Date04 Jan 2021
CategoryTax, Private Client
The Wealth Tax Commission released their final report on UK wealth tax on 9 December 2020.
The Commission was established in Spring 2020 to provide in-depth analysis of proposals for a UK wealth tax for the first time in almost half a century. This comes in the scenario where the UK is in a precarious fiscal position, on the brink of a double dip recession and about to lose access to the European market on the preferential terms we’ve enjoyed for decades.
The executive summary of the report from the Commission can be found here. Our key takeaways are:
As you would expect, there has been some significant commentary on this both within the industry and in the financial press.
The argument has been made in commentary and opinion pieces that the concept of the wealth tax is intrinsically unfair and morally objectionable. However, this probably, on its own, wouldn’t be enough to downplay the political swell that thinks a wealth tax has its place and that everyone should pay their “fair share”.
Some have also made the argument that the UK should not need to raise funds through a one-off levy because, despite the massive amounts of additional spend on dealing with COVID-19, plus the fact UK Plc has been running at a budget deficit for years, and we’re about to go through a potential no-deal Brexit, it is okay for the UK to fund all of this through additional borrowing. The reason being it’s currently cheap and easy to borrow.
There is a view, and we borrow from Chris Giles in the FT that: “Sensible income, expenditure, property and inheritance taxation can raise the revenues required to repair any holes in the public finances and redistribute income and wealth as society demands.” However, to replace the £260bn over five years the wealth tax is projected to raise, the increase to these other taxes would have to be substantial and, given the potential for inhibiting a hoped for recovery, this is not really feasible to the extent necessary to raise the same capital as this one-off, short lived wealth tax would achieve in addition to the current tax base.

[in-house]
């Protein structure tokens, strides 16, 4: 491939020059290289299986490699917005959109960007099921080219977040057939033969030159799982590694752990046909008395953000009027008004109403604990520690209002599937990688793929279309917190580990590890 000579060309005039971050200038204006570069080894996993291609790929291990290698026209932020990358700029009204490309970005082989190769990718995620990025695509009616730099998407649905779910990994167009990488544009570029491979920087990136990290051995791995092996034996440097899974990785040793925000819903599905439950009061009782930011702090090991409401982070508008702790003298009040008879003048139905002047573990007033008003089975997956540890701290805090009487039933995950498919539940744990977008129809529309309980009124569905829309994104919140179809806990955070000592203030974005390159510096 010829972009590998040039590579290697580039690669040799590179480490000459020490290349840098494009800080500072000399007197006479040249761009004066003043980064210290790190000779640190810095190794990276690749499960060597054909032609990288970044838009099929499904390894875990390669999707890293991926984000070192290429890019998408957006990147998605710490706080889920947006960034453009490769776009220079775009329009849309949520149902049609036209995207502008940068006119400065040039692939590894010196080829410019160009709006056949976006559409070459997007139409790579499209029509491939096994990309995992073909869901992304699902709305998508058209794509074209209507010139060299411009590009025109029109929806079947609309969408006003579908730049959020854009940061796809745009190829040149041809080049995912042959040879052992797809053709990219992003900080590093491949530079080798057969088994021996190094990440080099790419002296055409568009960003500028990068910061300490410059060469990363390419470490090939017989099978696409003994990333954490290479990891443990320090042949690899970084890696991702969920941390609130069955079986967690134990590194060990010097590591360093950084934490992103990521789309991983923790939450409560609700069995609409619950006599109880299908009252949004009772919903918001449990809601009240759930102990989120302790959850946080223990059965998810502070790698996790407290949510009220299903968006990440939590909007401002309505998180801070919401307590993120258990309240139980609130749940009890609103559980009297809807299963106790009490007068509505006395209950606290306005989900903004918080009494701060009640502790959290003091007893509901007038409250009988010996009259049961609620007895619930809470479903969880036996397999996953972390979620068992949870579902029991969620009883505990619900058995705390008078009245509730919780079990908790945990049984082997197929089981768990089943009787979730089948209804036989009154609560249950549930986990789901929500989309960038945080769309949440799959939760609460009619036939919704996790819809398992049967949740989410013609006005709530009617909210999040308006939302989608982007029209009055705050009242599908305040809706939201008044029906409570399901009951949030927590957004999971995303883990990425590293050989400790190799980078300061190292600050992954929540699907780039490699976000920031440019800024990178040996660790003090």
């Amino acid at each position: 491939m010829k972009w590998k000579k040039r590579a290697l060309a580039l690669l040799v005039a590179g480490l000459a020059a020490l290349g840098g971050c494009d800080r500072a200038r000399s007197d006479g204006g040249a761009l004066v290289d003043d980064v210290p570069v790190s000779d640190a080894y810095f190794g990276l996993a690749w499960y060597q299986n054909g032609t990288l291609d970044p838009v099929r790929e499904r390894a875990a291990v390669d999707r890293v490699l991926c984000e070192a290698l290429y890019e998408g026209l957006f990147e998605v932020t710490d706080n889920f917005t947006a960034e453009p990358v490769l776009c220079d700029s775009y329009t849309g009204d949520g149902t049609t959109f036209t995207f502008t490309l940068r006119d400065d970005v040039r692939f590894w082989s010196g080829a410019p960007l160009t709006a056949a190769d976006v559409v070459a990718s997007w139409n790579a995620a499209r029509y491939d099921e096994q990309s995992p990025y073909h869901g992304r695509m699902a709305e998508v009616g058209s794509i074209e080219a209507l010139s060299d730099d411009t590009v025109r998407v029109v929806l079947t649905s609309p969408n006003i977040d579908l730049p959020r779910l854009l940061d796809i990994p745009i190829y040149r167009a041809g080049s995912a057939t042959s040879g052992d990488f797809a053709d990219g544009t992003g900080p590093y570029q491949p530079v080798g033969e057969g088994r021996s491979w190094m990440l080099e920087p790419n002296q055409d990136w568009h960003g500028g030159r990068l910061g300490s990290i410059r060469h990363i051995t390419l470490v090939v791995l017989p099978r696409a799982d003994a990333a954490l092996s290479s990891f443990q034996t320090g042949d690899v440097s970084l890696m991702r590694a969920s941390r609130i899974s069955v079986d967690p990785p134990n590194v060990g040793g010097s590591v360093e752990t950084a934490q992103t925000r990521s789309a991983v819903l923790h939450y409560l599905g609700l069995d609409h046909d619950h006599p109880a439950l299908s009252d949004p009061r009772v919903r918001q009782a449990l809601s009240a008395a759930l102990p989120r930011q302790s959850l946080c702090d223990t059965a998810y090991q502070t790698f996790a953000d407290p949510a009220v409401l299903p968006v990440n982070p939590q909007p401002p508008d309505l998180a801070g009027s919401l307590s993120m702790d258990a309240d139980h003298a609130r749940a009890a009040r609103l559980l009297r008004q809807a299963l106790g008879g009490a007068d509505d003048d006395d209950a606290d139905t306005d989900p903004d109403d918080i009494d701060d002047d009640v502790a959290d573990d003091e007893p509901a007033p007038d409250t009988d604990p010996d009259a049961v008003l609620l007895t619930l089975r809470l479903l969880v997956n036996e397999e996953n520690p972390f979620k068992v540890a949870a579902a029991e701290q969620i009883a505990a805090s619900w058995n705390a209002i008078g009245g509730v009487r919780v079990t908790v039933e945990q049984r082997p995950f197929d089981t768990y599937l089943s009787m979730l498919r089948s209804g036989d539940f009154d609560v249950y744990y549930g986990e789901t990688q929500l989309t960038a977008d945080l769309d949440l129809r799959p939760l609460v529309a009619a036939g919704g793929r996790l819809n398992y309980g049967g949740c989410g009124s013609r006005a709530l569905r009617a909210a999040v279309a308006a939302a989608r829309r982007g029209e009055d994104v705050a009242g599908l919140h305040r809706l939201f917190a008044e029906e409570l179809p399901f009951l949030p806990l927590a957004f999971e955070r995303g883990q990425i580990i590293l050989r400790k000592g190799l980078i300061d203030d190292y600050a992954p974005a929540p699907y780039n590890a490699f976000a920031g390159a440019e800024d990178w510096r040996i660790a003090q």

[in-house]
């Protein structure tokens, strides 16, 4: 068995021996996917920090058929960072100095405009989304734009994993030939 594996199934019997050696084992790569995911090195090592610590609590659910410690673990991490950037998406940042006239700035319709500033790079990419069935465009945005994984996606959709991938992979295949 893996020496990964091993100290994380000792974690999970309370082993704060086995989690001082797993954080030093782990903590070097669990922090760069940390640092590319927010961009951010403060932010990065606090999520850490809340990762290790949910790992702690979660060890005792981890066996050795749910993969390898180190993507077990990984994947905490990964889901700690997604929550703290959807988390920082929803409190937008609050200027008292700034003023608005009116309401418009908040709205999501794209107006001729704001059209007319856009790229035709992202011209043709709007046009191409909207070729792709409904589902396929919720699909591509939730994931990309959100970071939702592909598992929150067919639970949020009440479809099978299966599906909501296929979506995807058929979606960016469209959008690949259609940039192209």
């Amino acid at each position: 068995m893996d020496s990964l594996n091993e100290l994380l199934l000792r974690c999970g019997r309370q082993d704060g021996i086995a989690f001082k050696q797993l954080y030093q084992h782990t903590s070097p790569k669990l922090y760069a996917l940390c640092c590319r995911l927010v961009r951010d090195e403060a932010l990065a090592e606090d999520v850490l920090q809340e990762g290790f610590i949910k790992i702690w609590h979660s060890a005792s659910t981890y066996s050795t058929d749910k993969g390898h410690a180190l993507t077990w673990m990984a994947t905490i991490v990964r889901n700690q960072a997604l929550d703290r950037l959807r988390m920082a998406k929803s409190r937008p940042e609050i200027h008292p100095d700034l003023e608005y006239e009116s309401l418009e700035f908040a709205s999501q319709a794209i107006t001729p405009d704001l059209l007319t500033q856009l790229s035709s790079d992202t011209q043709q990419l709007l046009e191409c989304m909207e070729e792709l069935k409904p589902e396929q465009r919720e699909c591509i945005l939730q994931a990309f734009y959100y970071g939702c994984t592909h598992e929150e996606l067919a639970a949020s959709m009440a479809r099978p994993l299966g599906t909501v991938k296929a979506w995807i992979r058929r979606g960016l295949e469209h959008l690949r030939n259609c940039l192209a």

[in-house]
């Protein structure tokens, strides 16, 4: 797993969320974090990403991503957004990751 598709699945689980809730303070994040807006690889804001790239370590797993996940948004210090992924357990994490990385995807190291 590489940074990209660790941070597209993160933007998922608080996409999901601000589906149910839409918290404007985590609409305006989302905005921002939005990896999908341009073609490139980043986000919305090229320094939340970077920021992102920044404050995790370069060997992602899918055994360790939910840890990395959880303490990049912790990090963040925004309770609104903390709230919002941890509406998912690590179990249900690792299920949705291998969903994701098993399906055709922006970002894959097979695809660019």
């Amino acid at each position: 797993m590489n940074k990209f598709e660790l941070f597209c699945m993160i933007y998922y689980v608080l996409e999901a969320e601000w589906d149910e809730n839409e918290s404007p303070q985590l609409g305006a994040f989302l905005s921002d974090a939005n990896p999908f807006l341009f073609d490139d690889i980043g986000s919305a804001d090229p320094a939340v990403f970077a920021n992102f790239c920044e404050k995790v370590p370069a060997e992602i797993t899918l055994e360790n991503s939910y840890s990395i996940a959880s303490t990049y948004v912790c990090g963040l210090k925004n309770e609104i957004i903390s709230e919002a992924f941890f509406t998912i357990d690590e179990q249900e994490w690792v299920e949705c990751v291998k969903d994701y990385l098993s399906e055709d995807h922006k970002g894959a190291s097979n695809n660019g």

In respect of such a tax on wealthy individuals there is also always the argument that its introduction would lead to the individuals leaving the UK and therefore either avoiding the charge (note the ‘backwards tail’ mentioned above to catch these) or taking their wealth and contribution to the annual tax take with them. This predicted behaviour is actually very unlikely. Individuals who have created such wealth levels in the UK have significant ties to the country and their local community and this is especially relevant for those who would meet the wealth threshold by virtue of their residential property ownership or ownership of family businesses. It is therefore very unlikely that the majority of the ‘wealthy’ individuals captured by this tax would remain resident in the UK – and there will be some who would take the introduction of such a tax as an invitation to leave.
We do expect that there will be a rebalancing of certain capital taxes in the next Budget on 3 March, or at least over the remaining lifetime of the current government; an increase in council tax, an increase in the CGT rate to closer to the income tax rate, potential loss of the annual exempt amount for CGT purposes and a loss of access to certain benefits through the IHT system (CGT uplift on death, Business Relief on AIM listed shares etc) – all as covered by the recent Office for Tax Simplification or the All Party Parliamentary Group recommendations for CGT and IHT changes. You can find articles in respect of some of these recommendations on our news and insights page here.
For more information, please either get in touch with your local Azets tax advisor or read the full report here.